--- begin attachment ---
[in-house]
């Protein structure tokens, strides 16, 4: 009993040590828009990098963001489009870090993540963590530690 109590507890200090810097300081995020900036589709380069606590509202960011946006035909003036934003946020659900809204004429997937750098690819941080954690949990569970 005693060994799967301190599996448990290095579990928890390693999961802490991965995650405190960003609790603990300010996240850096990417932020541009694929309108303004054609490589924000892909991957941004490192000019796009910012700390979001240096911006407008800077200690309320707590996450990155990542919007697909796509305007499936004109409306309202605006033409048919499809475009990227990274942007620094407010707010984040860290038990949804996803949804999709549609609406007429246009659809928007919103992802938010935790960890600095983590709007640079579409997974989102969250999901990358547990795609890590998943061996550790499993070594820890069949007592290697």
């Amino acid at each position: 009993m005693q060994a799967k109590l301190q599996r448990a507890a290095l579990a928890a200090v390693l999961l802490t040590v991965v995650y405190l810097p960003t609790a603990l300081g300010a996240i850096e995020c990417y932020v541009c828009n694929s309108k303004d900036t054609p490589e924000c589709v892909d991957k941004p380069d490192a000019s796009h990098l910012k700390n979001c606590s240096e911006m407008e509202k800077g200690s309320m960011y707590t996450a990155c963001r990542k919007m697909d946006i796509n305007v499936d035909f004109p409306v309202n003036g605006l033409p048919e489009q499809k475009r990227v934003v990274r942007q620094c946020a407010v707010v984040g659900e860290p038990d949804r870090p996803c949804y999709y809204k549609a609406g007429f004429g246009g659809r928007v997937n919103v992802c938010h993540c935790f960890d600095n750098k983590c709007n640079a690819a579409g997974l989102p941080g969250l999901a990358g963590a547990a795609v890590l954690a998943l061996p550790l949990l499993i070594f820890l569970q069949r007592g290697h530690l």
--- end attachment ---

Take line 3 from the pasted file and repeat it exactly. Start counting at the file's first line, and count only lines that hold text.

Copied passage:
């Amino acid at each position: 009993m005693q060994a799967k109590l301190q599996r448990a507890a290095l579990a928890a200090v390693l999961l802490t040590v991965v995650y405190l810097p960003t609790a603990l300081g300010a996240i850096e995020c990417y932020v541009c828009n694929s309108k303004d900036t054609p490589e924000c589709v892909d991957k941004p380069d490192a000019s796009h990098l910012k700390n979001c606590s240096e911006m407008e509202k800077g200690s309320m960011y707590t996450a990155c963001r990542k919007m697909d946006i796509n305007v499936d035909f004109p409306v309202n003036g605006l033409p048919e489009q499809k475009r990227v934003v990274r942007q620094c946020a407010v707010v984040g659900e860290p038990d949804r870090p996803c949804y999709y809204k549609a609406g007429f004429g246009g659809r928007v997937n919103v992802c938010h993540c935790f960890d600095n750098k983590c709007n640079a690819a579409g997974l989102p941080g969250l999901a990358g963590a547990a795609v890590l954690a998943l061996p550790l949990l499993i070594f820890l569970q069949r007592g290697h530690l």